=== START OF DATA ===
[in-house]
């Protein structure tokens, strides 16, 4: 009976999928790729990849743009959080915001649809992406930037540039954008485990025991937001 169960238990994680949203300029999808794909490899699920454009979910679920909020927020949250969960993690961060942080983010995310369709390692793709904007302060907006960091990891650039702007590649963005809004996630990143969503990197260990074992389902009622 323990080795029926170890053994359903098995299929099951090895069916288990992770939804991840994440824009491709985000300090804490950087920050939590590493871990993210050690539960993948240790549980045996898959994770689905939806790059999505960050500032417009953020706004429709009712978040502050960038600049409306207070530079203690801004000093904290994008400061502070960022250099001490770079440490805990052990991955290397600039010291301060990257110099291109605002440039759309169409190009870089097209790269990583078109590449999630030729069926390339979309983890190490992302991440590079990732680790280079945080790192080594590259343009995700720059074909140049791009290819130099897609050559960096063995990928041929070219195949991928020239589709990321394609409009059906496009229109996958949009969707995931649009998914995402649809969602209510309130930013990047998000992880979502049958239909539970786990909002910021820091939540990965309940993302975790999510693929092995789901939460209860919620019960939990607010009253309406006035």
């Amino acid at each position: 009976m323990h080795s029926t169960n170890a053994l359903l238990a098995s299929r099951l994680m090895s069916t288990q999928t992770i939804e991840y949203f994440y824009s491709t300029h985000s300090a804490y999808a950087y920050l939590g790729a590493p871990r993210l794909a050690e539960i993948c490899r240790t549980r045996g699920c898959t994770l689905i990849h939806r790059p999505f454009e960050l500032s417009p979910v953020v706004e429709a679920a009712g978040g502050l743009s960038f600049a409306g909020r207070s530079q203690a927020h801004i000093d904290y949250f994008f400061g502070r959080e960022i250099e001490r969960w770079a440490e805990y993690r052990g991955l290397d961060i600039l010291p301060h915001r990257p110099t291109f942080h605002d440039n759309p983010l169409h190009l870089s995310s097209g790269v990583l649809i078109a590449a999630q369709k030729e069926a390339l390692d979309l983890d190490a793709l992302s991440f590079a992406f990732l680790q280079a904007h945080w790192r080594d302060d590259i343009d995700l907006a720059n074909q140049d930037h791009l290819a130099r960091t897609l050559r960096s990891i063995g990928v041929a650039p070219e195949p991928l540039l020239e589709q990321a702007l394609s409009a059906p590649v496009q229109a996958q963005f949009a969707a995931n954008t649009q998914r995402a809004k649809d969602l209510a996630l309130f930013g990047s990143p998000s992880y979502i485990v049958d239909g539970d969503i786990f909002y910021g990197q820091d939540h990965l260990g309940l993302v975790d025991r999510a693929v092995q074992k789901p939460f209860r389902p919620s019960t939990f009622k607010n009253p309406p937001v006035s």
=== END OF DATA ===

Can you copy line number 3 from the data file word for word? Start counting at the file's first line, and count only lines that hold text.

């Amino acid at each position: 009976m323990h080795s029926t169960n170890a053994l359903l238990a098995s299929r099951l994680m090895s069916t288990q999928t992770i939804e991840y949203f994440y824009s491709t300029h985000s300090a804490y999808a950087y920050l939590g790729a590493p871990r993210l794909a050690e539960i993948c490899r240790t549980r045996g699920c898959t994770l689905i990849h939806r790059p999505f454009e960050l500032s417009p979910v953020v706004e429709a679920a009712g978040g502050l743009s960038f600049a409306g909020r207070s530079q203690a927020h801004i000093d904290y949250f994008f400061g502070r959080e960022i250099e001490r969960w770079a440490e805990y993690r052990g991955l290397d961060i600039l010291p301060h915001r990257p110099t291109f942080h605002d440039n759309p983010l169409h190009l870089s995310s097209g790269v990583l649809i078109a590449a999630q369709k030729e069926a390339l390692d979309l983890d190490a793709l992302s991440f590079a992406f990732l680790q280079a904007h945080w790192r080594d302060d590259i343009d995700l907006a720059n074909q140049d930037h791009l290819a130099r960091t897609l050559r960096s990891i063995g990928v041929a650039p070219e195949p991928l540039l020239e589709q990321a702007l394609s409009a059906p590649v496009q229109a996958q963005f949009a969707a995931n954008t649009q998914r995402a809004k649809d969602l209510a996630l309130f930013g990047s990143p998000s992880y979502i485990v049958d239909g539970d969503i786990f909002y910021g990197q820091d939540h990965l260990g309940l993302v975790d025991r999510a693929v092995q074992k789901p939460f209860r389902p919620s019960t939990f009622k607010n009253p309406p937001v006035s």